PRICE often limits training and research opportunities in developing countries – but researchers have now combined 3D printing, a Raspberry Pi system, and open-source platforms for an affordable alternative.
Institutes struggling for funding, often in developing countries, frequently do not have access to commercially-produced equipment costing up to hundreds of thousands of pounds. However, according to the authors of a recent PLOS Biology paper, “modern biosciences today stand at a precipice of technological possibilities” – where setups capable of delivering wide-ranging, high-quality data can be built at a mere fraction of the commercial cost.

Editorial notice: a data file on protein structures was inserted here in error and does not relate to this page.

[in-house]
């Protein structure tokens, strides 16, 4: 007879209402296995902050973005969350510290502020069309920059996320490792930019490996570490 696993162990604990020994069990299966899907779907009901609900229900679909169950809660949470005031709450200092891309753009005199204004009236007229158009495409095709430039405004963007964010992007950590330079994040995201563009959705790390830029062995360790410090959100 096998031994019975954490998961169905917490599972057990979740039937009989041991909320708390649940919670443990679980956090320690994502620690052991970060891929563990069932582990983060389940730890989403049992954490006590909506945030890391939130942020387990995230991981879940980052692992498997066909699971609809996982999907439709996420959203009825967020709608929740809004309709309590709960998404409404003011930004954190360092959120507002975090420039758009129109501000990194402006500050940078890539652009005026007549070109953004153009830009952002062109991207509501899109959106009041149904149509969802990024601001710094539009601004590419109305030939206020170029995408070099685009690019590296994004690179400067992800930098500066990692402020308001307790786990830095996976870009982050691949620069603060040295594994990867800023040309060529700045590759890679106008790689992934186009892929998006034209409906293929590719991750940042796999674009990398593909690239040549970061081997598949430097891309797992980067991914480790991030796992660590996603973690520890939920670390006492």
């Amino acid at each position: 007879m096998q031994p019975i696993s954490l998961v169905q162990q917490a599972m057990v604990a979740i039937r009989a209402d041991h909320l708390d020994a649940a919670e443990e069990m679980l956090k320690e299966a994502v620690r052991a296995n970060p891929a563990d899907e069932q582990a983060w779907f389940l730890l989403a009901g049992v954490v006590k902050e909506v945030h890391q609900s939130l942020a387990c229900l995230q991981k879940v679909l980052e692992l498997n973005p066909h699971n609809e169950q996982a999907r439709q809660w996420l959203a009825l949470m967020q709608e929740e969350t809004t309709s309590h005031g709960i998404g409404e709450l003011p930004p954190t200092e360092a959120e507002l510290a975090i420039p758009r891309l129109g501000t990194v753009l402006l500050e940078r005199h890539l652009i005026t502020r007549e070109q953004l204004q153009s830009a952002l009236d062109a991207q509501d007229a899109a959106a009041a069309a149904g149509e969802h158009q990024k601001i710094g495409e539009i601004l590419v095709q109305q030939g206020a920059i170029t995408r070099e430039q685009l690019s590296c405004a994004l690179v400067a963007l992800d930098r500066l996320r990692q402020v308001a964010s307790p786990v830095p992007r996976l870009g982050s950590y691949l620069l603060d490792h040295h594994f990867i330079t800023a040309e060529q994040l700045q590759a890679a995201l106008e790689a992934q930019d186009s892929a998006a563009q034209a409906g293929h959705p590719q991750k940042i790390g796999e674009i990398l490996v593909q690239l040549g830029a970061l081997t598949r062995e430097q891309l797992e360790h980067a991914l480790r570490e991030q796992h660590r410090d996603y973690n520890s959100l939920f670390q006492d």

To prove their point, they reported the design of a €100–200 (US$115–230) modular system called “FlyPi”, then presented its use in a series of state-of-the-art neurogenetics experiments, as a medical diagnostic tool, and as a teaching aid at several African universities.
FlyPi’s design takes advantage of developments in consumer-orientated manufacturing techniques, combined with the falling prices of user-friendly, technologically-advanced microelectronics components. It is based on a 3D-printed framework holding a Raspberry Pi computer and camera, cheap LEDs for lighting and simple lenses, as well as optical and thermal control circuits based on Arduino, an open-source microcontroller.
The components can be modified to suit the laboratory’s purpose, and FlyPi was described to undertake standard lab protocols including light and fluorescence microscopy to a resolution of 10 µm, optogenetics, thermogenetics, and behavioural studies on small animals such as roundworms, fruit flies, and zebrafish larvae.